IDEAS home Printed from https://ideas.repec.org/
MyIDEAS: Log in (now much improved!) to save this article

Exporting recessions: International links and the business cycle

  • Yetman, James

Empirical evidence of "decoupling" typically focuses on declining business cycle correlations at low frequencies. At higher frequencies business cycles strongly co-move during recessions, but are largely independent during non-recessionary periods.

If you experience problems downloading a file, check if you have the proper application to view it first. In case of further problems read the IDEAS help page. Note that these files are not on the IDEAS site. Please be patient as the files may be large.

File URL: http://www.sciencedirect.com/science/article/pii/S0165-1765(10)00325-3
Download Restriction: Full text for ScienceDirect subscribers only

As the access to this document is restricted, you may want to look for a different version under "Related research" (further below) or search for a different version of it.

Article provided by Elsevier in its journal Economics Letters.

Volume (Year): 110 (2011)
Issue (Month): 1 (January)
Pages: 12-14

as
in new window

Handle: RePEc:eee:ecolet:v:110:y:2011:i:1:p:12-14
Contact details of provider: Web page: http://www.elsevier.com/locate/ecolet

References listed on IDEAS
Please report citation or reference errors to , or , if you are the registered author of the cited work, log in to your RePEc Author Service profile, click on "citations" and make appropriate adjustments.:

as in new window
  1. Ayhan Kose, M. & Otrok, Christopher & Whiteman, Charles H., 2008. "Understanding the evolution of world business cycles," Journal of International Economics, Elsevier, vol. 75(1), pages 110-130, May.
  2. Ayhan Kose & Marco Terrones & Eswar Prasad, 2003. "Volatility and Comovement in a Globalized World Economy; An Empirical Exploration," IMF Working Papers 03/246, International Monetary Fund.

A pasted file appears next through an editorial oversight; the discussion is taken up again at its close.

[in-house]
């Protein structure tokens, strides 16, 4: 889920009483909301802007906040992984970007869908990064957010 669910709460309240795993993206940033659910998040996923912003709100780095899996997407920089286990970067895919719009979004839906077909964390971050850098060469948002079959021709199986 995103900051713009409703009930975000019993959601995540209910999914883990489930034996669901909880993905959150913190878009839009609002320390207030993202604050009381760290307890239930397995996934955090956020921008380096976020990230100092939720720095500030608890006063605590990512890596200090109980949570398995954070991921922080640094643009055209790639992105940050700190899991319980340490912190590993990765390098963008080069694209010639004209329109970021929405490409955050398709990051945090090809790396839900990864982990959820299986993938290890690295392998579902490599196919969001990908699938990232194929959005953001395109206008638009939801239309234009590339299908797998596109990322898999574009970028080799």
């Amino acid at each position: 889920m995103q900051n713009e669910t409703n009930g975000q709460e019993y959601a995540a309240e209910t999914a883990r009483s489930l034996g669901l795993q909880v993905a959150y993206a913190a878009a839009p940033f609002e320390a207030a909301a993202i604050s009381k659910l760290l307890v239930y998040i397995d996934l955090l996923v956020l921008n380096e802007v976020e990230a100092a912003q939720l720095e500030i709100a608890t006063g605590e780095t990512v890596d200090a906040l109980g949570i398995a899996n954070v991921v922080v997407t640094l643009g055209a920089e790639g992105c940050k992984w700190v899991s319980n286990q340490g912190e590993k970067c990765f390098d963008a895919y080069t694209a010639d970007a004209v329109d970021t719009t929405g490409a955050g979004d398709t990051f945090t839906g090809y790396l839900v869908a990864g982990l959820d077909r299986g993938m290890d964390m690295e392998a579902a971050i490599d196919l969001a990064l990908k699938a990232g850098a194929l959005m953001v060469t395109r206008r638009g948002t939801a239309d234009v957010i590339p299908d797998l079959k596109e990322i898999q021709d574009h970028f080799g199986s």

3. Zsolt Darvas & Andrew K. Rose & György Szapáry, 2005. "Fiscal Divergence and Business Cycle Synchronization: Irresponsibility is Idiosyncratic," NBER Working Papers 11580, National Bureau of Economic Research, Inc.
  4. Jean Imbs, 2004. "Trade, Finance, Specialization and Synchronization," Post-Print hal-00612588, HAL.
  5. AkIn, Cigdem & Kose, M. Ayhan, 2008. "Changing nature of North-South linkages: Stylized facts and explanations," Journal of Asian Economics, Elsevier, vol. 19(1), pages 1-28, February.
  6. Marianne Baxter & Michael A. Kouparitsas, 2004. "Determinants of business cycle comovement: a robust analysis," Working Paper Series WP-04-14, Federal Reserve Bank of Chicago.
  7. Ayhan Kose & Eswar Prasad & Marco Terrones, 2003. "How Does Globalization Affect the Synchronization of Business Cycles?," IMF Working Papers 03/27, International Monetary Fund.
  8. Todd E. Clark & Eric Van Wincoop, 1999. "Borders and business cycles," Staff Reports 91, Federal Reserve Bank of New York.
  9. M. Ayhan Kose & Christopher Otrok & Eswar S. Prasad, 2008. "Global Business Cycles: Convergence or Decoupling?," NBER Working Papers 14292, National Bureau of Economic Research, Inc.
  10. Jeffrey A. Frankel & Andrew K. Rose, 1996. "The Endogeneity of the Optimum Currency Area Criteria," NBER Working Papers 5700, National Bureau of Economic Research, Inc.
  11. M. Ayhan Kose & Christopher Otrok & Charles H. Whiteman, 2003. "International Business Cycles: World, Region, and Country-Specific Factors," American Economic Review, American Economic Association, vol. 93(4), pages 1216-1239, September.
  12. Fabio Canova & Matteo Ciccarelli & Eva Ortega, 2004. "Similarities and convergence in G-7 cycles," Working Papers 0404, Banco de España;Working Papers Homepage.
  13. D. Furceri & G. Karras, 2008. "Business-cycle synchronization in the EMU," Applied Economics, Taylor & Francis Journals, vol. 40(12), pages 1491-1501.
  14. Andrew Abbott & Joshy Easaw & Tao Xing, 2008. "Trade Integration and Business Cycle Convergence: Is the Relation Robust across Time and Space?," Scandinavian Journal of Economics, Wiley Blackwell, vol. 110(2), pages 403-417, 06.